Reception was spotty, and when you got a call you often had to drive a few miles to find a high hilltop with minimal trees to call the office back. Transmission followed the rule of line of sight. If there were hills between you and the base station, you could only get static. There was a knob on the unit called the squelch, and if you turned it one way or the other, you could sometimes make the transmission clearer. Talking to a client directly meant driving to the next gas station with a pay phone in the lot. Today they are a rare sight, but back then there was at least one phone booth in every small town. I would pull up and if I saw two or three teenagers crowded into the booth with all ears collected around the phone, I drove on, knowing this was going to be a long wait. I am still amazed by how easy it is to talk directly to a client while in my truck. The only down side I can see is the huge number of accidents attributed to their use. After seeing so many people pay more attention to their phones than the road, I decided to never talk or text when driving.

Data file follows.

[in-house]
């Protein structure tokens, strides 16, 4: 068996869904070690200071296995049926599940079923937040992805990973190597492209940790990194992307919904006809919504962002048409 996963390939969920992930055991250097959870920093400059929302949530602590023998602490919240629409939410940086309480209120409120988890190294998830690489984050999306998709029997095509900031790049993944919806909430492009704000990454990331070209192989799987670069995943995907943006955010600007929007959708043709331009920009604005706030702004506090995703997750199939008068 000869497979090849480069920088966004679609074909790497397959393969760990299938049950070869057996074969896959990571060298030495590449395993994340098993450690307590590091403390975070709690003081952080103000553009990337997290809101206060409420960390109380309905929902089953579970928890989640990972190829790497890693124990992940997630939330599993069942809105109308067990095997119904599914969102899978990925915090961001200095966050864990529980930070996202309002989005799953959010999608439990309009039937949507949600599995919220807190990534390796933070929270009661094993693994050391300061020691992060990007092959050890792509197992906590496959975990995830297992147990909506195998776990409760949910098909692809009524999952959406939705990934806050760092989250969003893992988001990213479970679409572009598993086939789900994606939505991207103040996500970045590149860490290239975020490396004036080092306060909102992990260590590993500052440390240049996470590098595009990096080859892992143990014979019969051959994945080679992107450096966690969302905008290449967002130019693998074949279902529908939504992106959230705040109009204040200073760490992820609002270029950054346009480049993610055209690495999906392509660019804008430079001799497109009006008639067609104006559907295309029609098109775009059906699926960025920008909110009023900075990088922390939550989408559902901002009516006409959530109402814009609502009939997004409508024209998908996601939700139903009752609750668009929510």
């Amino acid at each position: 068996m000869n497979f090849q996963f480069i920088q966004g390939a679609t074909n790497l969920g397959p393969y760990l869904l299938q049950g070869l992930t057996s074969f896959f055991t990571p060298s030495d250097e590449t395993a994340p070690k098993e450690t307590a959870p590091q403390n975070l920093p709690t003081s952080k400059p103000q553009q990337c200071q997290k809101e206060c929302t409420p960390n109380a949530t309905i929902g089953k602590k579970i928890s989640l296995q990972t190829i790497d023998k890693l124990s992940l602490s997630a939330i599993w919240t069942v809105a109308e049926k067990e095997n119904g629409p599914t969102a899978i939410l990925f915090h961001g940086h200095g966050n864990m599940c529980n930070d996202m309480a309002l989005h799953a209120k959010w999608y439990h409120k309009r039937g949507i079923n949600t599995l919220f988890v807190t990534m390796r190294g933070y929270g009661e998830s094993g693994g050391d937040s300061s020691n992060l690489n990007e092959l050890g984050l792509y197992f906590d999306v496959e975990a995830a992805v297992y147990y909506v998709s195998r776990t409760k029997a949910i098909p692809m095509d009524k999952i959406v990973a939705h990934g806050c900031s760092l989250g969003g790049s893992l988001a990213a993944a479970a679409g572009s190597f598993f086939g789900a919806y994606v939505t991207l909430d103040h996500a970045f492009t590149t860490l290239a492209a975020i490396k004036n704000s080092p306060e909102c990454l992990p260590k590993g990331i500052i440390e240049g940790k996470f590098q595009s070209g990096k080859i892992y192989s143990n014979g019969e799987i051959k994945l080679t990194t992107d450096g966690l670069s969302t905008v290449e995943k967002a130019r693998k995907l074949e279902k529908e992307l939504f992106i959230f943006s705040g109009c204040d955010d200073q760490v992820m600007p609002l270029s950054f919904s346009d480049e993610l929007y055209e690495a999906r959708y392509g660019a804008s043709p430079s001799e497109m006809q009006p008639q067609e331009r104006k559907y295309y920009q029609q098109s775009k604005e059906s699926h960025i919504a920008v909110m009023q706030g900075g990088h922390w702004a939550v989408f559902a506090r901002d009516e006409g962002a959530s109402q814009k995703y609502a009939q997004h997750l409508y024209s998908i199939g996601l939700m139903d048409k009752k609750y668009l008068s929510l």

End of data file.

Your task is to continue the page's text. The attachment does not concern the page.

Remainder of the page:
Texting is a remarkable spin off of cell phones. It was teen age clients texting me, that forced me to learn how to do it. Of course, many prefer texting to talking. I think that misunderstandings are more apt to happen in texting, just like face to face conversations are probably better than phone ones. A few years ago I was in a horse barn with an owner and two teenage girls. As I was talking to my client, I noticed that both of the girls were listening to our conversation but at the same time were each texting. I thought they might be texting each other and saying something they didn’t want us adults in to hear, but no, they explained that they were texting two different people in two different locations. I still think that’s a little nutty.